This is why it is difficult, indeed impossible, for the resistance to back down on the question of the presidency until a comprehensive agreement is struck among domestic forces that offers certain guarantees. Any agreement upon who sits in the president's office must entail a complete reconciliation over a range of other matters, as opposed to leaving them unresolved until the enemies of the resistance and their foreign allies find the right time to act.
Since Syrian forces withdrew from Lebanon the forces fighting American hegemony there have been retreating step by step, encouraging the forces allied with the US to up the pressure on the opposition in order to gain additional ground. Taking his cue from this process the American ambassador hastened to announce two weeks ago that even if a president is elected, in the absence of a Lebanese concord the opposition will fume and threaten, but it won't do anything.
Syrian forces withdrew from Lebanon unilaterally, without an agreement for regulating the withdrawal or its aftermath. One side interpreted this as a resounding victory. Because Lebanese promises regarding the establishment of the best possible special relationship with Syria if Syrian forces withdrew were not officially set down on paper the drive against Syria quickly escalated into flagrant hostility that sought to strike at the heart of Damascus itself. Calls for toppling the Damascus regime could be heard inside Lebanon, as though the nature of the Syrian regime were a domestic Lebanese issue.
Even if the ruling forces failed to achieve a majority on their own in the Lebanese parliament they appropriated that position, just as Michel Aoun appropriated the opposition to the Syrian presence and the name 14 March. Although President Emile Lahoud has kept his distance the cabinet treats him as though he does not exist and has effectively pushed through everything it wants. Closing its ears to the president's observations the cabinet adopted the decisions of the international court. Ministers, who in Lebanese-Taif parlance were regarded as representative of a major faction in the government, withdrew and joined the opposition. The people who remained in the cabinet shrugged their shoulders and the government kept on governing in spite of the charge, based on the Taif Agreement and the constitution, that it was illegitimate.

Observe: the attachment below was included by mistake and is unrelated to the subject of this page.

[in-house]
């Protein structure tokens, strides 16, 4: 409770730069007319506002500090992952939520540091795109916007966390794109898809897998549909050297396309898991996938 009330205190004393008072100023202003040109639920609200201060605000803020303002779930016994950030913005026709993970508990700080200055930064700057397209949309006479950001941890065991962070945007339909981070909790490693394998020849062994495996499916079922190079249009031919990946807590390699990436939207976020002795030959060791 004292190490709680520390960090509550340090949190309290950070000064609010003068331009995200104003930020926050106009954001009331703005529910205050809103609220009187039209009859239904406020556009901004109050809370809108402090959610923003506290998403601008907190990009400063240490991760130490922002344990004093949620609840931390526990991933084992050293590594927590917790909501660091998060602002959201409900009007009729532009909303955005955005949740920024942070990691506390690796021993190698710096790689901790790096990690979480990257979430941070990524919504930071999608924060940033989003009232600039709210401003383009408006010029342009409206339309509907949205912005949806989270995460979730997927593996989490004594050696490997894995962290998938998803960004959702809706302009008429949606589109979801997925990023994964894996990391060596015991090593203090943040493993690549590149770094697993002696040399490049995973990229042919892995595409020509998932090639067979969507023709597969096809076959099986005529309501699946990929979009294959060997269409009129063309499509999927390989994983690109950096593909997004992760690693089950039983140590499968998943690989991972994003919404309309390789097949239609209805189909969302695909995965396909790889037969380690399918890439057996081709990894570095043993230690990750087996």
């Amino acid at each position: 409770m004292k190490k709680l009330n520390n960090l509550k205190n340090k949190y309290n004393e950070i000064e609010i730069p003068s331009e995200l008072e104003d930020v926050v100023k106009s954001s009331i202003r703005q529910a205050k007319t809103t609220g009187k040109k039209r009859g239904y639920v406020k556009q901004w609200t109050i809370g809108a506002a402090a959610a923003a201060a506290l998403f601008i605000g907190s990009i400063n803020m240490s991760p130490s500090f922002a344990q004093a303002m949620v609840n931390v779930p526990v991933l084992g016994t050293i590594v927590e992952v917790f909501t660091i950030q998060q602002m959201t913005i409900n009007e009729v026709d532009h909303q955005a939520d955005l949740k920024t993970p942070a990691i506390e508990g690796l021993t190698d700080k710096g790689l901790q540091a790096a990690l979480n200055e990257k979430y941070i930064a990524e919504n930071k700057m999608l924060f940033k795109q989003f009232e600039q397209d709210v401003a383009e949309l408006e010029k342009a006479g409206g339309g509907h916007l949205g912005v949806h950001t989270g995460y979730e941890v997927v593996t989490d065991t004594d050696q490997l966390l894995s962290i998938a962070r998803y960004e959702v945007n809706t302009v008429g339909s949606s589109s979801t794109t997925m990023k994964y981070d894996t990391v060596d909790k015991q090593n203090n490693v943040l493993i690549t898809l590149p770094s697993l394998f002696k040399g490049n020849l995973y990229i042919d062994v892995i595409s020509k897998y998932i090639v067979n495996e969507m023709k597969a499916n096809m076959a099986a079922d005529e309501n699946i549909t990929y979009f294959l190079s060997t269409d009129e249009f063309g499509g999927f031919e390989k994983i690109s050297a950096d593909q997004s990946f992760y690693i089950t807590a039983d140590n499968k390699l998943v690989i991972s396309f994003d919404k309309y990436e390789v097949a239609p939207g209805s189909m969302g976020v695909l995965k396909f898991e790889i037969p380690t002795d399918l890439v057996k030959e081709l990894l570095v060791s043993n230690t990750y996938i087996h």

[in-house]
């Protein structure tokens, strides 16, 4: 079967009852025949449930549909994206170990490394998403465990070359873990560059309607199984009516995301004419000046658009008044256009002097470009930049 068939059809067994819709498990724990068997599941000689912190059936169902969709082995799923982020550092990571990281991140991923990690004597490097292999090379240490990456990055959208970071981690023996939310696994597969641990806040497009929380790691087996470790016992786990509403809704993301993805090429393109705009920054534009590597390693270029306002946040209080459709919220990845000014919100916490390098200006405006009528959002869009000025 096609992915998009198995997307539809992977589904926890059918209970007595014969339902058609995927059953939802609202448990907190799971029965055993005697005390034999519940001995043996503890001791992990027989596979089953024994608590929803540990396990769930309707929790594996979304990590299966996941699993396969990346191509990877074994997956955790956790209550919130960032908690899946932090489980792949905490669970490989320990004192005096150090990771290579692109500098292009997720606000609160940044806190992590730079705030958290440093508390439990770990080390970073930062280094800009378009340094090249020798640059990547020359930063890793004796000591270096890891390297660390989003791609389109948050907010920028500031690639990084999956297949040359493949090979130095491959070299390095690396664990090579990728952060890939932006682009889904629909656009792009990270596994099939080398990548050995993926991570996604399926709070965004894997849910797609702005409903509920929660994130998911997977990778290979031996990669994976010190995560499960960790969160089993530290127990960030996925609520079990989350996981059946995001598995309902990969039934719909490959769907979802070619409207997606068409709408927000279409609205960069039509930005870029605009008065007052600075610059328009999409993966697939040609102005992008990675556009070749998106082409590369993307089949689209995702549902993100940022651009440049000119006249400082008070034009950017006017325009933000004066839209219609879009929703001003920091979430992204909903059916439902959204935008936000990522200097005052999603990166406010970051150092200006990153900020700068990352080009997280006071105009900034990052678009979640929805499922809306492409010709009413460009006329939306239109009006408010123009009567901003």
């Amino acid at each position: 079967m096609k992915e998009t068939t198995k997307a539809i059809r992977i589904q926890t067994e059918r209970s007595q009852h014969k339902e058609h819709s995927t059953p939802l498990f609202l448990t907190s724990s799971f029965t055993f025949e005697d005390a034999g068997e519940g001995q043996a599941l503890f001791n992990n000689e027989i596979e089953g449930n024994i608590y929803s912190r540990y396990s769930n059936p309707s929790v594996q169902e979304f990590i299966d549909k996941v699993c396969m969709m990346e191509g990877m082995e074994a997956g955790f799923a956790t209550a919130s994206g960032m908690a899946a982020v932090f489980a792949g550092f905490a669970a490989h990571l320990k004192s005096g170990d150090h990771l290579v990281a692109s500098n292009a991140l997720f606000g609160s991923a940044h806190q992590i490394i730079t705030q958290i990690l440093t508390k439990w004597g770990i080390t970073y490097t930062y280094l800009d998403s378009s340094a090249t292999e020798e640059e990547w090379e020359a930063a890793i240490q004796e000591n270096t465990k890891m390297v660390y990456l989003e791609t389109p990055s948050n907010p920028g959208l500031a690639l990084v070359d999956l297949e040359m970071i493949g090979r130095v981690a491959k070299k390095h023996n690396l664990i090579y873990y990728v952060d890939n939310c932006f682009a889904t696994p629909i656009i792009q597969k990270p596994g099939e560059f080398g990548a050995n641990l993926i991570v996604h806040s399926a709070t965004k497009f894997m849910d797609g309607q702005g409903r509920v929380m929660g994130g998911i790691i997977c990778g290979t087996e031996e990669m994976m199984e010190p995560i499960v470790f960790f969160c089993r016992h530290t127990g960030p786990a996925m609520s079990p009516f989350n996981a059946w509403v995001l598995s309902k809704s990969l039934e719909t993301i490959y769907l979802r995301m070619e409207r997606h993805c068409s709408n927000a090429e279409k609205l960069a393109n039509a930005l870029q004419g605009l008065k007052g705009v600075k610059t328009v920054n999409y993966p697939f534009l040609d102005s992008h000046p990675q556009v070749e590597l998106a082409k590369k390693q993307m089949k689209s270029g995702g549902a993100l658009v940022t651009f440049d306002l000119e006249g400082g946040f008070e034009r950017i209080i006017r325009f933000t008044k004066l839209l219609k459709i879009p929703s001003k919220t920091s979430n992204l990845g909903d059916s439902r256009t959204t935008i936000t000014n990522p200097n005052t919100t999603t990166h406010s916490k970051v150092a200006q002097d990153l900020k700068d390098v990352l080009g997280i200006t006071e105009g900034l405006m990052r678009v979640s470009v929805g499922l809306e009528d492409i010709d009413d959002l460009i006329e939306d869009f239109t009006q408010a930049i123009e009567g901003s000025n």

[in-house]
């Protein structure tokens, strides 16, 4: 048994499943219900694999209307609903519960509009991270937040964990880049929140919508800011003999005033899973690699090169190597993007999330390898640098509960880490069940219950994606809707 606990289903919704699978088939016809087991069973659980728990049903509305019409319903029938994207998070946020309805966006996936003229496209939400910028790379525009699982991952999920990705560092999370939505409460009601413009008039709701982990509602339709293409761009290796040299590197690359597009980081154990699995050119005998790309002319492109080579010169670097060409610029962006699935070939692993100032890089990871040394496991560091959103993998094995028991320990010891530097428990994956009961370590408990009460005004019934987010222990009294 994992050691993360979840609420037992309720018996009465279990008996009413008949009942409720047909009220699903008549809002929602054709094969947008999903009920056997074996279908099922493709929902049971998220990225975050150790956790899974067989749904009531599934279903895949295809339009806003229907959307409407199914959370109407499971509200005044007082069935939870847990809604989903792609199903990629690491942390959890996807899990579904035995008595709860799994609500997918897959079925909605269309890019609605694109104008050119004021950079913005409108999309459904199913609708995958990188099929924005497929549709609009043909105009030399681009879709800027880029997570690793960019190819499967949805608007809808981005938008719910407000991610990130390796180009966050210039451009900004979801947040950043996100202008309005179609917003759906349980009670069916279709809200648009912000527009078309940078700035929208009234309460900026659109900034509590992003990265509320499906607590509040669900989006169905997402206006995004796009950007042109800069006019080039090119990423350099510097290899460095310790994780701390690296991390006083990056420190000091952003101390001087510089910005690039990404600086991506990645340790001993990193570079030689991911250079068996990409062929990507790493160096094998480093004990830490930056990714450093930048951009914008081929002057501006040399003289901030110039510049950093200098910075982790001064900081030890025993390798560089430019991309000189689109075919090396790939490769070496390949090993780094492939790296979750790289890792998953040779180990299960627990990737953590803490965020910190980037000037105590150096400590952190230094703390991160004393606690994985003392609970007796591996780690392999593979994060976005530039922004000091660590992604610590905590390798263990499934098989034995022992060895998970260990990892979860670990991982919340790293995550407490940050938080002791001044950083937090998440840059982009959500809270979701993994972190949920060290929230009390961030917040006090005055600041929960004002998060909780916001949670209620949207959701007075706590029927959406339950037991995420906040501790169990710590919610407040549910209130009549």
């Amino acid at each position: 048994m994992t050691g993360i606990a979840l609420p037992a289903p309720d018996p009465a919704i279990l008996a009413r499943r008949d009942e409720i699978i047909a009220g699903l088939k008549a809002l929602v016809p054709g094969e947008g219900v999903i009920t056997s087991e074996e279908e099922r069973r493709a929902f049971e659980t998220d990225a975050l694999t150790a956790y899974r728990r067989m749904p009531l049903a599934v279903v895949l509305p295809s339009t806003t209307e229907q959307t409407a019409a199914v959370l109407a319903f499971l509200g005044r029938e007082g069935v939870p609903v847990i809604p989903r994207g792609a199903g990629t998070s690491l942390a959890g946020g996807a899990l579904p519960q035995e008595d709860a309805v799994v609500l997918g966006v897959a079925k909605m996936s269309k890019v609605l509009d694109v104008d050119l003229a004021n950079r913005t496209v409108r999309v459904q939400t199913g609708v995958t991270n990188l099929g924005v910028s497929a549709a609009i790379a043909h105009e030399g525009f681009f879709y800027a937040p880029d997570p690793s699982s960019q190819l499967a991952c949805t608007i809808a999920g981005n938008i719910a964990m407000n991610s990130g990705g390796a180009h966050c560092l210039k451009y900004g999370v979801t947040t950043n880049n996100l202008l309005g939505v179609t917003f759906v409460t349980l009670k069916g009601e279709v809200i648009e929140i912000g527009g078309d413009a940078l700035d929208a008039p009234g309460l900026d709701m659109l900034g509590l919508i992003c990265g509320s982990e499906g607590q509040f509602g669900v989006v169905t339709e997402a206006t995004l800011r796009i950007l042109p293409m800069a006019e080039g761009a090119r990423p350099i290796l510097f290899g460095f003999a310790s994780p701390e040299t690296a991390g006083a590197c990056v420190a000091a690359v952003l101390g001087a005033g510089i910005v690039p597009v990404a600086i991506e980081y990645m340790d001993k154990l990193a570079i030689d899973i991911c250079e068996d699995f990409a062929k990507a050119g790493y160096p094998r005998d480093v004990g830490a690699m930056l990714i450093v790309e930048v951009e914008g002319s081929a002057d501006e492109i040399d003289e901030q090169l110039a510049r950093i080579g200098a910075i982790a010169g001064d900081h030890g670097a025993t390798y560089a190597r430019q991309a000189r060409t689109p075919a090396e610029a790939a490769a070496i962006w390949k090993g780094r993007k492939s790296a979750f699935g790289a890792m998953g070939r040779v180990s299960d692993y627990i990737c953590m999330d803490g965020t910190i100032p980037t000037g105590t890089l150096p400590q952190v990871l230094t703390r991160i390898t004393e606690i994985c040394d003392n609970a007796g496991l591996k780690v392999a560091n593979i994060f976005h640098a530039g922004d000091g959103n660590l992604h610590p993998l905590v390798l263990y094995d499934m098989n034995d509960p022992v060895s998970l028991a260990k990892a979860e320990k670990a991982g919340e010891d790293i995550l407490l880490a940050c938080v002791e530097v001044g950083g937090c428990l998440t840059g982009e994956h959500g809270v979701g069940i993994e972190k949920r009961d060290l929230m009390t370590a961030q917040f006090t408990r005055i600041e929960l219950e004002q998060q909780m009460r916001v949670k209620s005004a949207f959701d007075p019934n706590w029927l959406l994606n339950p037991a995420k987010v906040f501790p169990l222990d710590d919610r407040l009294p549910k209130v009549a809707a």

When the Lebanese resistance heroically thwarted a savage Israeli aggression the time came for a counter- attack. This was led by forces that forged an opposition movement driven by a sense of patriotism and legitimacy and by its enormous sympathy for the resistance and a civilian population that had suffered horribly during the war. If aggression can be regarded as one way to settle a discussion, there were times when the opposition's actions seemed to constitute a domestic extension of the victory over Israel's intervention in Lebanese affairs. Then it stopped. The reason it stopped most likely had something to do with the opposition's sense of responsibility, its desire to preserve Lebanese unity and forestall a situation that its adversaries could escalate into sectarian strife. But other dynamics were still in play and these led to the criminal assassinations of prominent figures in the 14 March group. Even so, that group gradually achieved everything it wanted to achieve.
But the presidency is another matter. It is the goal, and in order to reach it both sides must take a step back so that they can work together to reach a point where they can agree on the identity of the president, the composition of the government (what triggered and sustains the current protests is the question of the composition of the cabinet, not the presidency) and a new electoral law. Unless such an agreement can be reached we will be left wondering whether one side will take the next step, which entails taking control of the presidency, the army and the government in order to fulfill its ultimate aspirations after the other side backs down. Or is this the end-game, from which there will be no backing down because the opposition has its back against the wall?
Concord in the sense described above offers an opportunity for all parties to risk a terminal inspection of such options.